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On the same day an extension of the U.S.-Canada border closure was announced, U.S. President Donald Trump claimed that the border would soon be reopened.

“We’re looking at the border with Canada. Canada would like it opened and, you know, we want to get back to normal business,” he said Friday.

Trump went on to praise the U.S.-Canada-Mexico trade agreement, and say that the border would be reopening  “pretty soon” — potentially by the end of the year.

“Could be,” he said. “We’re working with Canada.”

Public Safety Minister Bill Blair took to Twitter earlier on Friday and announced the extension of the border closure, which was set to expire Sept. 21.

The U.S. and Canada border will remain closed until at least Oct. 21 in order to slow the spread of the coronavirus.

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Read more:
Keeping Canada, U.S. border closed may help ‘keep lid’ on coronavirus numbers, Fauci says

“We are extending non-essential travel restrictions with the United States until October 21st, 2020. We will continue to base our decisions on the best public health advice available to keep Canadians safe,” he tweeted.

Asked to respond to Trump’s statement, a spokesperson referred Global News to Blair’s previous tweet.

The Canada-U.S. border has been closed to travel like as vacations and shopping trips since mid-March — it does not cover trade or travel by air. The agreement has been extended on a monthly basis.

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As of Friday, Canada has reported 142,879 coronavirus cases and 9,249 deaths. The U.S. has reported 6,678,382 cases and 197,696 deaths, according to Johns Hopkins University.

In June, Prime Minister Justin Trudeau said Canada would not be in a rush to open the border, as doing so may spark a second wave.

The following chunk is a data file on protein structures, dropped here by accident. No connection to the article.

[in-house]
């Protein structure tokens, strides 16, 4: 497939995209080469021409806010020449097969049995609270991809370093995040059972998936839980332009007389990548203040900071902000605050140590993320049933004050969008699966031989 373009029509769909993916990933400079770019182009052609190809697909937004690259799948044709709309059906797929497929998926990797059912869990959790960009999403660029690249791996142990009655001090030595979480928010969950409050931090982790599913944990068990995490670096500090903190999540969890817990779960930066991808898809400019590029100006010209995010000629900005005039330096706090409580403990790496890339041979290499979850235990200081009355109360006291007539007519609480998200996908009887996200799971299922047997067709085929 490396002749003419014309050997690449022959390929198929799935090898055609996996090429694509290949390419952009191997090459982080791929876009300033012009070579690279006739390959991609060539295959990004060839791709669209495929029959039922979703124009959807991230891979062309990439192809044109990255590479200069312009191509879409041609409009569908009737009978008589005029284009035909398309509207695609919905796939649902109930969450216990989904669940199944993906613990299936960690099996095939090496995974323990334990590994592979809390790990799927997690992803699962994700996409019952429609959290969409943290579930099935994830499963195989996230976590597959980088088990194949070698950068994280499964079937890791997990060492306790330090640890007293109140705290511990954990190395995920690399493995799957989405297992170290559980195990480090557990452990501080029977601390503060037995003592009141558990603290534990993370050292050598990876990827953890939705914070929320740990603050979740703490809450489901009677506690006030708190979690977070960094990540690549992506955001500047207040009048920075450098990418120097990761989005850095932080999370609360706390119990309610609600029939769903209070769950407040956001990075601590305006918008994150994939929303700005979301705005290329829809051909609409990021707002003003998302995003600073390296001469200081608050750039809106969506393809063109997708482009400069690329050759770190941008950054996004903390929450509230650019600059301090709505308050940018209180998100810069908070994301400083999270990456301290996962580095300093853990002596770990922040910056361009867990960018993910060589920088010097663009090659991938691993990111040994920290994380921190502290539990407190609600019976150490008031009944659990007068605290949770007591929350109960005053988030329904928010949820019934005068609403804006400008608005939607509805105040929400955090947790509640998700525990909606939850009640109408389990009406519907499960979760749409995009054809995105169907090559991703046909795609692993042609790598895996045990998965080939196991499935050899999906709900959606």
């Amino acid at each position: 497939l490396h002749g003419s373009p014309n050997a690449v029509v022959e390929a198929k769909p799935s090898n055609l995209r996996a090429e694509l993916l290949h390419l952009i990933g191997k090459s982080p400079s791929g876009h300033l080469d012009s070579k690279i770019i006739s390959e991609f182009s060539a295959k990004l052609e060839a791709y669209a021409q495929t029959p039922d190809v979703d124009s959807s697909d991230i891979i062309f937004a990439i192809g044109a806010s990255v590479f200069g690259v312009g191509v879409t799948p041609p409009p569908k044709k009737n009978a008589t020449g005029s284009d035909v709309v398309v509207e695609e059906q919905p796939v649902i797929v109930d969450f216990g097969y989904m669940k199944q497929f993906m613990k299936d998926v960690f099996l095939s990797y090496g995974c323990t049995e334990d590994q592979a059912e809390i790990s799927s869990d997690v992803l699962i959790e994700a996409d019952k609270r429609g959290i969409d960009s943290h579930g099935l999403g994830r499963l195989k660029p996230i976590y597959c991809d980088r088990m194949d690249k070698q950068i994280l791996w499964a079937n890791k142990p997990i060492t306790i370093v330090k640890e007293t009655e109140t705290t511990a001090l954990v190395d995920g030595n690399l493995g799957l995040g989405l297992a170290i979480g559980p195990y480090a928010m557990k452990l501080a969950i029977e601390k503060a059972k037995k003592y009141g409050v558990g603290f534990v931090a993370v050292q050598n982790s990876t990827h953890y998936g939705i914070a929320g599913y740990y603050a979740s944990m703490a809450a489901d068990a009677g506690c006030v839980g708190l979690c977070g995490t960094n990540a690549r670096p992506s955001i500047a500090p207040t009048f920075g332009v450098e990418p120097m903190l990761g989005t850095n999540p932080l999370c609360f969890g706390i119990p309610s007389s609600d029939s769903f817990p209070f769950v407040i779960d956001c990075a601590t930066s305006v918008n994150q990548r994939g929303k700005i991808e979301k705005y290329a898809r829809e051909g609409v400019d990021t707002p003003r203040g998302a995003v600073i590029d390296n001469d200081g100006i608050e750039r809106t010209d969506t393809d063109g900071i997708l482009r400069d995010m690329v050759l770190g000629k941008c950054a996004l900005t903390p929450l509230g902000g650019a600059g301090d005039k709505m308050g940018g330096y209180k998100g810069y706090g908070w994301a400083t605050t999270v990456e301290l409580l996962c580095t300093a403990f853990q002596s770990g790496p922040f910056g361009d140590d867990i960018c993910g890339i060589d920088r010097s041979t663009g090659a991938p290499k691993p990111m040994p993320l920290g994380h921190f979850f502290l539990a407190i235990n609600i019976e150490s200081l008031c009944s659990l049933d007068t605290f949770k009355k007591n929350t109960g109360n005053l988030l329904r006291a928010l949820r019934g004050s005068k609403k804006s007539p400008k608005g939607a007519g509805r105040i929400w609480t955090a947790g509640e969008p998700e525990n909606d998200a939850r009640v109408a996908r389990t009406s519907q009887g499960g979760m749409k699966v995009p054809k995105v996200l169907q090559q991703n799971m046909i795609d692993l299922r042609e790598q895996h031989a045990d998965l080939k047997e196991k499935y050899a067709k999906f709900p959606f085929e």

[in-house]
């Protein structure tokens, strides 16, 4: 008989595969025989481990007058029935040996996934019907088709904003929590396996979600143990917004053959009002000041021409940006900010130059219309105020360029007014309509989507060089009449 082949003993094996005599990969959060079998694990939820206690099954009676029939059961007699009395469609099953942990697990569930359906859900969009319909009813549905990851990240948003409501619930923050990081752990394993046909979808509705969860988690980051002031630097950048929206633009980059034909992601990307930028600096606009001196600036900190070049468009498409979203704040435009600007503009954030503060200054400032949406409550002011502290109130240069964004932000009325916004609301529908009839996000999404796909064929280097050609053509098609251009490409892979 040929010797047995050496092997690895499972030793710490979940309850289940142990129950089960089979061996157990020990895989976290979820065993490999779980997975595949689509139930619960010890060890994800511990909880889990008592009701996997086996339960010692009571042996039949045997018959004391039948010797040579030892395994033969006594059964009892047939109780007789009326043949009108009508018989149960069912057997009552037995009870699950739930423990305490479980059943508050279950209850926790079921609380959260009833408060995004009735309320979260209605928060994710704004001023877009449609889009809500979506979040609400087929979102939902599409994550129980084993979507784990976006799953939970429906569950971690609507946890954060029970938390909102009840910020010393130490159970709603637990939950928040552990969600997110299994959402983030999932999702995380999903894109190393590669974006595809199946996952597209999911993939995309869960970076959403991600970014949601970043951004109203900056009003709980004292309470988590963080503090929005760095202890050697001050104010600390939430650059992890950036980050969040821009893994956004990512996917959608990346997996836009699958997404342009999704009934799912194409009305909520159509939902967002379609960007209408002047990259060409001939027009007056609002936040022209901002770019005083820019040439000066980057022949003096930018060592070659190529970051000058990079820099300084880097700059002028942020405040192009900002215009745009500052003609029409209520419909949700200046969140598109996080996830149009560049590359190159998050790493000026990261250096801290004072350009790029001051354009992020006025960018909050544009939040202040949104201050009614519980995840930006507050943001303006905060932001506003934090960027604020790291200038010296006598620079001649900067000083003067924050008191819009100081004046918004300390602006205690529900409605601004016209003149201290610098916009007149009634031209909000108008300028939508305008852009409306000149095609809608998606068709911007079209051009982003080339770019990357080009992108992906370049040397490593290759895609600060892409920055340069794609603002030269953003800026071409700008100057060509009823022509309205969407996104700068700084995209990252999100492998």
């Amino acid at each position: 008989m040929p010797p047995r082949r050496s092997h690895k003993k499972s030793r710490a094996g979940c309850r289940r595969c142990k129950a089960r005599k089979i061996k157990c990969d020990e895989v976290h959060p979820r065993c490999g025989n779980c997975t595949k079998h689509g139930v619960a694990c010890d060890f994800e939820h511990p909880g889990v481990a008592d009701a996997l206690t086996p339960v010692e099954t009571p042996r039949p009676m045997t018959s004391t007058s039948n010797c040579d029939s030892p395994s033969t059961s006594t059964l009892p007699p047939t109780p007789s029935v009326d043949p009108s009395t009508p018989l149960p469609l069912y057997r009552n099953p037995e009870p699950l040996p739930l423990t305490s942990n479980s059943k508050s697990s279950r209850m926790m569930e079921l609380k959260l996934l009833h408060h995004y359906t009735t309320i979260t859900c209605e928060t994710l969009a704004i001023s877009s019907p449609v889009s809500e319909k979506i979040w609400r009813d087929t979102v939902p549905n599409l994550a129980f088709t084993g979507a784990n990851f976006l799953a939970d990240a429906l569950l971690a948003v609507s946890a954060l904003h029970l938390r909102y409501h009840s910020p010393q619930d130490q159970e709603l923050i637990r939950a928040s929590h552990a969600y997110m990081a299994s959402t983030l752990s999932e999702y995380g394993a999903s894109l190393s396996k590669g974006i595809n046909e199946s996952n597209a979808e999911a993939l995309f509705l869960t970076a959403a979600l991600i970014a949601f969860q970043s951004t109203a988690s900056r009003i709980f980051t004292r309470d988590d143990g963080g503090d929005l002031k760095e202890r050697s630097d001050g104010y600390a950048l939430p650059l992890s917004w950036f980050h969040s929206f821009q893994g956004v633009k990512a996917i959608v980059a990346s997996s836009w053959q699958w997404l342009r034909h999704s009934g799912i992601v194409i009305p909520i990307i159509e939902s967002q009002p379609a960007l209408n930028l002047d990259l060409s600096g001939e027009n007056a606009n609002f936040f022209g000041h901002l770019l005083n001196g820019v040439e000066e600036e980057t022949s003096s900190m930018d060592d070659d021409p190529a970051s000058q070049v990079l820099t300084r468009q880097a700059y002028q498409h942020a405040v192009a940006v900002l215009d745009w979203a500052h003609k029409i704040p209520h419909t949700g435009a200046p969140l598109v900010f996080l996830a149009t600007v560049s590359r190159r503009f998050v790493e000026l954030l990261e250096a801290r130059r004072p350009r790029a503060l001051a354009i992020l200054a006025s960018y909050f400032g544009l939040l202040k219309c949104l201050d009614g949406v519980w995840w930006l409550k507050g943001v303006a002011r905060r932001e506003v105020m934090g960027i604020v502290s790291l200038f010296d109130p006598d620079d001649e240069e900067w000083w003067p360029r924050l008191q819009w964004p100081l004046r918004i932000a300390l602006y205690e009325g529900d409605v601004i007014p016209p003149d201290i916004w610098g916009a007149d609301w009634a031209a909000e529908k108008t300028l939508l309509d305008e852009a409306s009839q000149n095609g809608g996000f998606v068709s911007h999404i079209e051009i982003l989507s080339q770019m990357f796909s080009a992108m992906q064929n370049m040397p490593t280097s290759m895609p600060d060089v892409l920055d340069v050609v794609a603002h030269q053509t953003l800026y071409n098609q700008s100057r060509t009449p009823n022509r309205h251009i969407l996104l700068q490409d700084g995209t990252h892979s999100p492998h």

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“If we take steps too quickly, if we are not sure of what we’re doing at each stage, we risk hitting a second wave … and having to close our economy again,” he said.

There had been a previous effort from U.S. Congress members to reopen the border with Canada amid the pandemic.

In early July, a bipartisan group of 29 federal lawmakers sent a letter to Blair and acting Homeland Security Secretary Chad Wolf, urging both countries to “immediately craft a comprehensive framework for phased reopening of the border.”

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“Continuing to extend border restrictions at 30-day intervals is untenable for the communities that have been separated from family and unable to tend to their property for over three months,” the group argued.

Read more:
Canada pushes back on U.S. Congress members’ call to reopen border amid coronavirus

In response to the letter, a spokesperson for the office of Deputy Prime Minister Chrystia Freeland said that while conversations between Canada and the U.S. about the border are ongoing, “both sides agree that the current measures in place” have “worked well.”

“Our absolute priority is the health and safety of Canadians,” Katherine Cuplinskas said in an email. “That is why we want to be clear that decisions about Canada’s border are made by Canadians, for Canadians.”






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Thousands tried to visit Canada despite COVID-19 border closure